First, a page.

Joint Statement regarding The Plan for the Alliance for Prosperity of the Northern Triangle

The Presidents of El Salvador, Guatemala, and Honduras, and the US Vice President States released a Joint Statement regarding The Plan for the Alliance for Prosperity of the Northern Triangle today in Guatemala City.
The Presidents of El Salvador, Salvador Sánchez Cerén; Guatemala, Otto Pérez Molina; Honduras, Juan Orlando Hernández; and, the Vice President of the United States, Joseph Biden, met in Guatemala City on March 2-3, 2015, with the President of the Inter-American Development Bank, Luis Alberto Moreno, to discuss the important commitments which will accelerate the implementation of the Plan for the Alliance for Prosperity in the Northern Triangle of Central America.
The senior representatives also agreed to conduct joint high-level dialogues on security issues with relevant authorities, to discuss social issues with civil society, and to review trade and investment issues through meetings between the U.S. private sector and the private sectors of the Northern Triangle of Central America. All these meetings will be held in the first half of this year.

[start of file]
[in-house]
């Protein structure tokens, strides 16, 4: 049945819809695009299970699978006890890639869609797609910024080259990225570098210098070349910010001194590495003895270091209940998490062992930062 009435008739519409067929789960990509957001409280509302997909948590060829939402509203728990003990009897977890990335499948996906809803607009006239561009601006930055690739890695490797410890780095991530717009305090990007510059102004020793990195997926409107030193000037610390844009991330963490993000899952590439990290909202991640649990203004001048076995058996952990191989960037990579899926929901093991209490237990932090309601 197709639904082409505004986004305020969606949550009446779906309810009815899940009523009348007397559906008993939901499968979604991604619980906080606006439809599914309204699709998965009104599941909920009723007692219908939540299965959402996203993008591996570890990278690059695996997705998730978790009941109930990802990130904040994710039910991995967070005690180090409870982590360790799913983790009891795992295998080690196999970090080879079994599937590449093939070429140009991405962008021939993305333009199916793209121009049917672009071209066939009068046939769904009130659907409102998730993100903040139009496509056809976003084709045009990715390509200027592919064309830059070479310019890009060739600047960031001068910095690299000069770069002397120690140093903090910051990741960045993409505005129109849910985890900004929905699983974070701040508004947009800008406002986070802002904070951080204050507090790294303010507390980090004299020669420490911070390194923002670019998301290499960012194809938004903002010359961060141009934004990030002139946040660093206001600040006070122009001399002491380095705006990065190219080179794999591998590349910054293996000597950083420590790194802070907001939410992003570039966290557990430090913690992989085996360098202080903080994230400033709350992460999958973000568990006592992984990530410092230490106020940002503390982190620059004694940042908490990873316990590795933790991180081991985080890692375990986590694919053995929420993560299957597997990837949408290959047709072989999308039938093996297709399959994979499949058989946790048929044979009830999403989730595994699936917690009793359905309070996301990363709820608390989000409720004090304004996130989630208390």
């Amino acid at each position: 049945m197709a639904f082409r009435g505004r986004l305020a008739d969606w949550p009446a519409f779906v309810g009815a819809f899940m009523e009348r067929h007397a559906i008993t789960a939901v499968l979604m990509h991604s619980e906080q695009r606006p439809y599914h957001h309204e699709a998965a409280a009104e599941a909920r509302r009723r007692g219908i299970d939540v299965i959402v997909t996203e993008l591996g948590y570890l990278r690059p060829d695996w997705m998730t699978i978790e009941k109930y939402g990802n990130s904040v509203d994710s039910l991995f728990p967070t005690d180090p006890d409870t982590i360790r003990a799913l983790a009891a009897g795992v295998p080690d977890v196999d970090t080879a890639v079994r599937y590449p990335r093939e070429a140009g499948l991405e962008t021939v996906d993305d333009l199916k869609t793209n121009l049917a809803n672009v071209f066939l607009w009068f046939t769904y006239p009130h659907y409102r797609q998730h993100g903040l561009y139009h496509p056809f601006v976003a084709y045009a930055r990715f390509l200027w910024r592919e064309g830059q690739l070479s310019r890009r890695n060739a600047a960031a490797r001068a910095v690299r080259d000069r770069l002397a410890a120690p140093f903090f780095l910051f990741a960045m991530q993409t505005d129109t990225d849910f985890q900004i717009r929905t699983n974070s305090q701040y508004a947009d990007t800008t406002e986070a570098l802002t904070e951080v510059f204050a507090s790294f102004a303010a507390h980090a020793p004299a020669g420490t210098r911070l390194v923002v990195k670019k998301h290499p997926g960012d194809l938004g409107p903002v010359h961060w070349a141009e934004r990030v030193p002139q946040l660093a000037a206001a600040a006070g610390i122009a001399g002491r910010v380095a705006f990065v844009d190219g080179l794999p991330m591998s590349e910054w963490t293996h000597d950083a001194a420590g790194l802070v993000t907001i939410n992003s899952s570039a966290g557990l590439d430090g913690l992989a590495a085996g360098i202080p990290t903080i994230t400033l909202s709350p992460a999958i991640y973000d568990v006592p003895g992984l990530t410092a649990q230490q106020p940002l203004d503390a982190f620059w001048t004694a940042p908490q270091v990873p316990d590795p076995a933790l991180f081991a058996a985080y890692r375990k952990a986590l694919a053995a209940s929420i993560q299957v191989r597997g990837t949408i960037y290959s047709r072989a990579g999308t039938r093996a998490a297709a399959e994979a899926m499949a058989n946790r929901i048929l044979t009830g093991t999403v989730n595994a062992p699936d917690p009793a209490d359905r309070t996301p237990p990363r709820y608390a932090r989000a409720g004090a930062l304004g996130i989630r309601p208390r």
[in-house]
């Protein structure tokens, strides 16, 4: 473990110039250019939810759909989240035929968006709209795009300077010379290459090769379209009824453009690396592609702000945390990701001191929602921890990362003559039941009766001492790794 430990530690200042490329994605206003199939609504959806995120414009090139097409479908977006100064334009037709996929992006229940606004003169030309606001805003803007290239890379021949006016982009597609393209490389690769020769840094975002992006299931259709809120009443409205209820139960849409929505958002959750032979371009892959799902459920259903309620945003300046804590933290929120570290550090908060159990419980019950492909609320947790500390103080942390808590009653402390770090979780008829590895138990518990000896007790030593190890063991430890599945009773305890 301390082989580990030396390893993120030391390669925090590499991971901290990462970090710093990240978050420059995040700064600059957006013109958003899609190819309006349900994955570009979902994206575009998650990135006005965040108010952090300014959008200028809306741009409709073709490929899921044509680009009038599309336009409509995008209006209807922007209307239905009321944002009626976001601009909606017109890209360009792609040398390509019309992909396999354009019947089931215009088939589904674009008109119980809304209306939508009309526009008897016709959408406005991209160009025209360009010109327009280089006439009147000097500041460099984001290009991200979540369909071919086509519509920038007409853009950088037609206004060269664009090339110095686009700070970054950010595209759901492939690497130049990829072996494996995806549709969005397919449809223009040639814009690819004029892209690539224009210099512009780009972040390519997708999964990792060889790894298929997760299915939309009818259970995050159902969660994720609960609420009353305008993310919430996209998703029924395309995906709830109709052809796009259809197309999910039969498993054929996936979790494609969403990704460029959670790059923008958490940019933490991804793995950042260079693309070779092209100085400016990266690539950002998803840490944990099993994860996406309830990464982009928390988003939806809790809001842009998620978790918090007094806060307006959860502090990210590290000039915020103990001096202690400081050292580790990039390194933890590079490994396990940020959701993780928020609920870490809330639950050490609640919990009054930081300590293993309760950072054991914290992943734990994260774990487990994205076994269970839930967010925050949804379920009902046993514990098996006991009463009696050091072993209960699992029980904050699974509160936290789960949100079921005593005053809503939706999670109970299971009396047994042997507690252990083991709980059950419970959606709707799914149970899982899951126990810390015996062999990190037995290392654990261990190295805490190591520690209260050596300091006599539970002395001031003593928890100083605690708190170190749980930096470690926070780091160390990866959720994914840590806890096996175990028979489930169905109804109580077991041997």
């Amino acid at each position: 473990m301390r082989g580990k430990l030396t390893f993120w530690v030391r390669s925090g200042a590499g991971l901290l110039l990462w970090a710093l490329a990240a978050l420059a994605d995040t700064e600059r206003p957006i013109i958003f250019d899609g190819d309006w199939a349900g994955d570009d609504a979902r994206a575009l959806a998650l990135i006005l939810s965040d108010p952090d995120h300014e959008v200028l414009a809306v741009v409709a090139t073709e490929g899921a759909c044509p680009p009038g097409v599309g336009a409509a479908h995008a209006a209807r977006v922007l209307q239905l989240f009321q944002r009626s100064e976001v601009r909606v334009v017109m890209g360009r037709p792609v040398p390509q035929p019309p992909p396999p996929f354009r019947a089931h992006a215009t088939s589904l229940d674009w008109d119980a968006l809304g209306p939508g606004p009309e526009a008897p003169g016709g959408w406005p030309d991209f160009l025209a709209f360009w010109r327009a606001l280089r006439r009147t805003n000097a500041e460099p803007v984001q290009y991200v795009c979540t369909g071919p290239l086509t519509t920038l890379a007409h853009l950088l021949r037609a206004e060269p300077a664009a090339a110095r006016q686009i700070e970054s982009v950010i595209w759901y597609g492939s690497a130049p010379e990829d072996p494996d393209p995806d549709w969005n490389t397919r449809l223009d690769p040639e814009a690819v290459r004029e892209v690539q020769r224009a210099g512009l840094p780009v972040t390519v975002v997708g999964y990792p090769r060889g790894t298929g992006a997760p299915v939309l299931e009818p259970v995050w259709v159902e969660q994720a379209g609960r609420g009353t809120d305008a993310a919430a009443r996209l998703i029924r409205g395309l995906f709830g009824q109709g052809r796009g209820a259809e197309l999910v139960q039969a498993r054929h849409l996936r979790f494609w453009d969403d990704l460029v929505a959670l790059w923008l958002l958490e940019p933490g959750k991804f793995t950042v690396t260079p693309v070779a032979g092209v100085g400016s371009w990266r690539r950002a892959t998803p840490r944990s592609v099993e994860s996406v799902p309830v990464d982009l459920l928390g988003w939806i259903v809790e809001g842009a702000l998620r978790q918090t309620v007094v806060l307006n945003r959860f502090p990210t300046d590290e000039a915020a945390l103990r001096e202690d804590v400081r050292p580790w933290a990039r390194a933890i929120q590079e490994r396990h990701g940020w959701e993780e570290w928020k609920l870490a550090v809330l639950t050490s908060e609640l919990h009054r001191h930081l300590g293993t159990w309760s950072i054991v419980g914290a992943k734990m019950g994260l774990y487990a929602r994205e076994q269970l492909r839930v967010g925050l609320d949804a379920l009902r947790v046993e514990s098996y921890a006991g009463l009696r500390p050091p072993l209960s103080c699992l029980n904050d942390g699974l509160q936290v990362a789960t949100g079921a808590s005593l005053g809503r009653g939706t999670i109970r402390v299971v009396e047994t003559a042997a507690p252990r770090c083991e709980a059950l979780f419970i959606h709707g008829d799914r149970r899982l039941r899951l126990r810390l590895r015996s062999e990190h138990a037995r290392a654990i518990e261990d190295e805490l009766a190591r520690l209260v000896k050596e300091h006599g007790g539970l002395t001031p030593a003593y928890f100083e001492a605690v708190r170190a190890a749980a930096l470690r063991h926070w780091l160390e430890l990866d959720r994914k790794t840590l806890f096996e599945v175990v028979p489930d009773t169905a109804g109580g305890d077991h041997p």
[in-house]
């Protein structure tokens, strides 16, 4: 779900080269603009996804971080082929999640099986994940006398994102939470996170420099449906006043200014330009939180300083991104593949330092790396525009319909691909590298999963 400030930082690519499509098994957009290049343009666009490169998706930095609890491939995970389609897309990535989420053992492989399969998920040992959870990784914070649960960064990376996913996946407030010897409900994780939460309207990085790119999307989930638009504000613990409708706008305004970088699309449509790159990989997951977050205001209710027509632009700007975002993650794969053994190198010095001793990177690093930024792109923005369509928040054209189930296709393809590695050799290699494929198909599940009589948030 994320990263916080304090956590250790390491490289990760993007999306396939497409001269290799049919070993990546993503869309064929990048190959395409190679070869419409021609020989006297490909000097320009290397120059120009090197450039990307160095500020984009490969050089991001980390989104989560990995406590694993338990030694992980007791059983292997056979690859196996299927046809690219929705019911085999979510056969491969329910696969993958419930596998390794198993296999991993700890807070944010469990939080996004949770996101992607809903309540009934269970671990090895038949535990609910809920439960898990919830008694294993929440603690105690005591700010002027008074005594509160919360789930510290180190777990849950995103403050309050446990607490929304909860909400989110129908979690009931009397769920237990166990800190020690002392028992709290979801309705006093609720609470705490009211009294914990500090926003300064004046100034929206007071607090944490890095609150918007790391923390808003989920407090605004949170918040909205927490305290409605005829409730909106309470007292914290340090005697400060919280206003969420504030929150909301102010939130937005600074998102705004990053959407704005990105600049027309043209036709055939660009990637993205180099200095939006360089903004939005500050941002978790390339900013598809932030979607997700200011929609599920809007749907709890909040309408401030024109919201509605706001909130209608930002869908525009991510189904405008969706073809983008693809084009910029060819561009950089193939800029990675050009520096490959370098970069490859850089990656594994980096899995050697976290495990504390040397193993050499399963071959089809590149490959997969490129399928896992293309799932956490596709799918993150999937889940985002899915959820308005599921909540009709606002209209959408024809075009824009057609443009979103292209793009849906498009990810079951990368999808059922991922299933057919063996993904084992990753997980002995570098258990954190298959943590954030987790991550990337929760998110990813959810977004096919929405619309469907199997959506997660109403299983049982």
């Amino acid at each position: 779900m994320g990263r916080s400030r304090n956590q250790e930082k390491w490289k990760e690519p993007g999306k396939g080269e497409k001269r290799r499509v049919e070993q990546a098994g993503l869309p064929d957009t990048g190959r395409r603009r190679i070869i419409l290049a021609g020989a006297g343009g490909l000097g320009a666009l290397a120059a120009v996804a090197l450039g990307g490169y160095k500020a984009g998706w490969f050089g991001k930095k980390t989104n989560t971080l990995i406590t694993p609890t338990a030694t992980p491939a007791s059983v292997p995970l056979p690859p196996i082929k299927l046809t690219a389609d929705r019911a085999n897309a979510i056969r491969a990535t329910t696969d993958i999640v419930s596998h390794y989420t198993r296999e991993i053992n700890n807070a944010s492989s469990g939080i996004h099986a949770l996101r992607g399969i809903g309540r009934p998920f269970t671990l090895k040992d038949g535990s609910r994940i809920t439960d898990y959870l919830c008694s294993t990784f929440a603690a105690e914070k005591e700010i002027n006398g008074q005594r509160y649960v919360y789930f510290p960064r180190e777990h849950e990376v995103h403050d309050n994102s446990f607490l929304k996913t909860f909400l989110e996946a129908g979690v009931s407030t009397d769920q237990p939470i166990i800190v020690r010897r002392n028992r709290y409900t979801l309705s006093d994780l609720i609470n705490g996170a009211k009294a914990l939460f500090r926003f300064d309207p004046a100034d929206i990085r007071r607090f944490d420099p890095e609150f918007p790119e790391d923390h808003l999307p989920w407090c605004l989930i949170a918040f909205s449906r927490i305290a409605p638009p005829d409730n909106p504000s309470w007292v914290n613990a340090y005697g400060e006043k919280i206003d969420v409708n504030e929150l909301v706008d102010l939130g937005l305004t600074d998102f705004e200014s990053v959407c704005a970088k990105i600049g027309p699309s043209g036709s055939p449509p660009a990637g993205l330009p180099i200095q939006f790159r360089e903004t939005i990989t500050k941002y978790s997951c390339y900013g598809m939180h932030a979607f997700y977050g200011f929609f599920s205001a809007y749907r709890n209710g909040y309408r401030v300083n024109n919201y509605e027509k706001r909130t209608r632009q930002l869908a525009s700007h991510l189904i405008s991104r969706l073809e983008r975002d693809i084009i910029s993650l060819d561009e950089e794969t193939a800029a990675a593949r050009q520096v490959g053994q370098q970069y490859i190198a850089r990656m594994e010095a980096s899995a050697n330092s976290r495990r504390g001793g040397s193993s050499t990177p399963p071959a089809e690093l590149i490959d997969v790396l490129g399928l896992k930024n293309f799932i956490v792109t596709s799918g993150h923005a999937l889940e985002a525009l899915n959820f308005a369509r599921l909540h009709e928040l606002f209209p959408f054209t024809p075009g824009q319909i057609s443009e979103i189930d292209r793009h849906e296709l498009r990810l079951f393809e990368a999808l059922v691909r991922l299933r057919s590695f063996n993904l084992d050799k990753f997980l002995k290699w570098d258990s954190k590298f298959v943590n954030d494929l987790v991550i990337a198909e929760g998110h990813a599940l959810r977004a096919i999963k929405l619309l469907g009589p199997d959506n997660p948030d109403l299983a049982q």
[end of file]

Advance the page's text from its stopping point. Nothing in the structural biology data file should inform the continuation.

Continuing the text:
The leaders stressed that their governments agreed to continue the development of the Plan for the Alliance for Prosperity of the North Triangle in an expedited and comprehensive manner, through coordinated efforts among the three countries of the Northern Triangle and with the technical support of the Inter-American Development Bank. They will continue this work throughout 2015. The draft implementation plan and roadmap for each of the above-mentioned topics will be presented in Washington on March 16. For its part, the Government of the United States reiterated its commitment to support these efforts.
The leaders agreed that the joint regional plan and its continued implementation represent significant milestones for the collaboration among the governments of El Salvador, Guatemala, and Honduras.
The statement is too long to reproduce here so just click through to read it in its entirety. It looks like a pretty extensive list of what each country is going to do on its own and in collaboration (No mention of CICIG however). But the devil is still going to be in the details and depend upon how much, if any, additional funding the US Congress approves.